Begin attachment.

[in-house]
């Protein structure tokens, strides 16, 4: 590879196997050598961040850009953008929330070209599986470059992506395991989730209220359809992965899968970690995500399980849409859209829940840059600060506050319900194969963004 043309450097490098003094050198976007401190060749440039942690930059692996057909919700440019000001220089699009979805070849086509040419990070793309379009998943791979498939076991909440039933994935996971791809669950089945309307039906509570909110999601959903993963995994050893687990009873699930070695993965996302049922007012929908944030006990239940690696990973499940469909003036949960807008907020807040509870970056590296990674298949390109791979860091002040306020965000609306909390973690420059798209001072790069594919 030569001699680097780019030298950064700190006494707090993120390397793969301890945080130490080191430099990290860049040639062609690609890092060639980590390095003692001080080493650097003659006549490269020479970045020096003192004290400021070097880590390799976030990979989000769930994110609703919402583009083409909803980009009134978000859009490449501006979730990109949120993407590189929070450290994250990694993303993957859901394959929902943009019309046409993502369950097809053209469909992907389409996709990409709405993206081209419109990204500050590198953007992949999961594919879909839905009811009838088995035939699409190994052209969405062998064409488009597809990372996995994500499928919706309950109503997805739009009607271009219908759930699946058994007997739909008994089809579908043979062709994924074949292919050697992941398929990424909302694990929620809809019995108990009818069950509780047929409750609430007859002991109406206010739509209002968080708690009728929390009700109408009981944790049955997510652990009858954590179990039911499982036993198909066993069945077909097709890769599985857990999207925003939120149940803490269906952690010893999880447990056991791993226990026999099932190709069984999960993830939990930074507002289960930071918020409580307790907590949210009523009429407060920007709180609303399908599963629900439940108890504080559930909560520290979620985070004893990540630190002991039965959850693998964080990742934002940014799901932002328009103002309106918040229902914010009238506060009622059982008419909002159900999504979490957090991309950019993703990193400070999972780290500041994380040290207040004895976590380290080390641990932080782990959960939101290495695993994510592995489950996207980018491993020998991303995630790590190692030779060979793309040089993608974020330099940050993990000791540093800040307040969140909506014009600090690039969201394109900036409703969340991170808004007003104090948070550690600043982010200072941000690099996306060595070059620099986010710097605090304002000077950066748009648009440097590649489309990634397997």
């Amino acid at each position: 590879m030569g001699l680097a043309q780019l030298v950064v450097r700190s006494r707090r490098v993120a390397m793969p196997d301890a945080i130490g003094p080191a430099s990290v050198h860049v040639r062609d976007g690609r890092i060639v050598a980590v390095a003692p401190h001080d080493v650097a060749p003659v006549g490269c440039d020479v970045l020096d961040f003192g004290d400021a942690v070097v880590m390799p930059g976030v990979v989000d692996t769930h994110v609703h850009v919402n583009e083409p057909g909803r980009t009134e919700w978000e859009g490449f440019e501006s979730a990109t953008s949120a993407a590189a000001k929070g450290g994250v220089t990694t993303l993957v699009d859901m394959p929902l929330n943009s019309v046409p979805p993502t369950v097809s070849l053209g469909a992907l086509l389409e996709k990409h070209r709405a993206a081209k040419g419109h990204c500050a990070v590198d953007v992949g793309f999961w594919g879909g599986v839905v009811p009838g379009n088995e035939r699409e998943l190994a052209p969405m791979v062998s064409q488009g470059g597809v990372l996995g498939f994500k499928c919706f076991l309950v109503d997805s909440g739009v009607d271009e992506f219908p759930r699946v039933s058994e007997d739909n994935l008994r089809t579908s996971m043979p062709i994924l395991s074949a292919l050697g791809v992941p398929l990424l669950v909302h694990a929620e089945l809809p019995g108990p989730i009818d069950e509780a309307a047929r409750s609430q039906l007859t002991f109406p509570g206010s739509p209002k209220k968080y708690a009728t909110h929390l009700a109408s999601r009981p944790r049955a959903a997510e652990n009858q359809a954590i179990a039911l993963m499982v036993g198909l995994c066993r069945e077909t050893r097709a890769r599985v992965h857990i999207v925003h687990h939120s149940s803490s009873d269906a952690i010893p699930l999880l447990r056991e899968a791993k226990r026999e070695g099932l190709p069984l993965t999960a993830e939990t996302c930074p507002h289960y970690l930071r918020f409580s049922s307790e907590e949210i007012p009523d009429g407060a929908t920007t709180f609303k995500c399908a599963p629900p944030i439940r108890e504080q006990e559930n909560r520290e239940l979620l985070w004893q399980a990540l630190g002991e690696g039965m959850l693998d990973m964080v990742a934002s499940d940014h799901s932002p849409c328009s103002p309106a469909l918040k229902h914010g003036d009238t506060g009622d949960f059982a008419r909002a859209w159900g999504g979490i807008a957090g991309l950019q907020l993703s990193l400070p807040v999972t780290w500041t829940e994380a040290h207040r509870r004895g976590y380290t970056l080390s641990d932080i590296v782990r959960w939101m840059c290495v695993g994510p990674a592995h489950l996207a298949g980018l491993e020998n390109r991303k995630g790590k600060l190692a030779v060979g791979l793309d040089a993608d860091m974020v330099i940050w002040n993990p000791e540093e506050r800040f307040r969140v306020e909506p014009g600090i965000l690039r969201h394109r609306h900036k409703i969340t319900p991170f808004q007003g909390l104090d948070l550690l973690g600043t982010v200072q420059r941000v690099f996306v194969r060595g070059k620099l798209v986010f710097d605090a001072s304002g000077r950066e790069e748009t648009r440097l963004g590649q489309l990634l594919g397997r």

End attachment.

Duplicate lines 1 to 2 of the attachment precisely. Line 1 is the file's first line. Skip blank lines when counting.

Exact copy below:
[in-house]
């Protein structure tokens, strides 16, 4: 590879196997050598961040850009953008929330070209599986470059992506395991989730209220359809992965899968970690995500399980849409859209829940840059600060506050319900194969963004 043309450097490098003094050198976007401190060749440039942690930059692996057909919700440019000001220089699009979805070849086509040419990070793309379009998943791979498939076991909440039933994935996971791809669950089945309307039906509570909110999601959903993963995994050893687990009873699930070695993965996302049922007012929908944030006990239940690696990973499940469909003036949960807008907020807040509870970056590296990674298949390109791979860091002040306020965000609306909390973690420059798209001072790069594919 030569001699680097780019030298950064700190006494707090993120390397793969301890945080130490080191430099990290860049040639062609690609890092060639980590390095003692001080080493650097003659006549490269020479970045020096003192004290400021070097880590390799976030990979989000769930994110609703919402583009083409909803980009009134978000859009490449501006979730990109949120993407590189929070450290994250990694993303993957859901394959929902943009019309046409993502369950097809053209469909992907389409996709990409709405993206081209419109990204500050590198953007992949999961594919879909839905009811009838088995035939699409190994052209969405062998064409488009597809990372996995994500499928919706309950109503997805739009009607271009219908759930699946058994007997739909008994089809579908043979062709994924074949292919050697992941398929990424909302694990929620809809019995108990009818069950509780047929409750609430007859002991109406206010739509209002968080708690009728929390009700109408009981944790049955997510652990009858954590179990039911499982036993198909066993069945077909097709890769599985857990999207925003939120149940803490269906952690010893999880447990056991791993226990026999099932190709069984999960993830939990930074507002289960930071918020409580307790907590949210009523009429407060920007709180609303399908599963629900439940108890504080559930909560520290979620985070004893990540630190002991039965959850693998964080990742934002940014799901932002328009103002309106918040229902914010009238506060009622059982008419909002159900999504979490957090991309950019993703990193400070999972780290500041994380040290207040004895976590380290080390641990932080782990959960939101290495695993994510592995489950996207980018491993020998991303995630790590190692030779060979793309040089993608974020330099940050993990000791540093800040307040969140909506014009600090690039969201394109900036409703969340991170808004007003104090948070550690600043982010200072941000690099996306060595070059620099986010710097605090304002000077950066748009648009440097590649489309990634397997």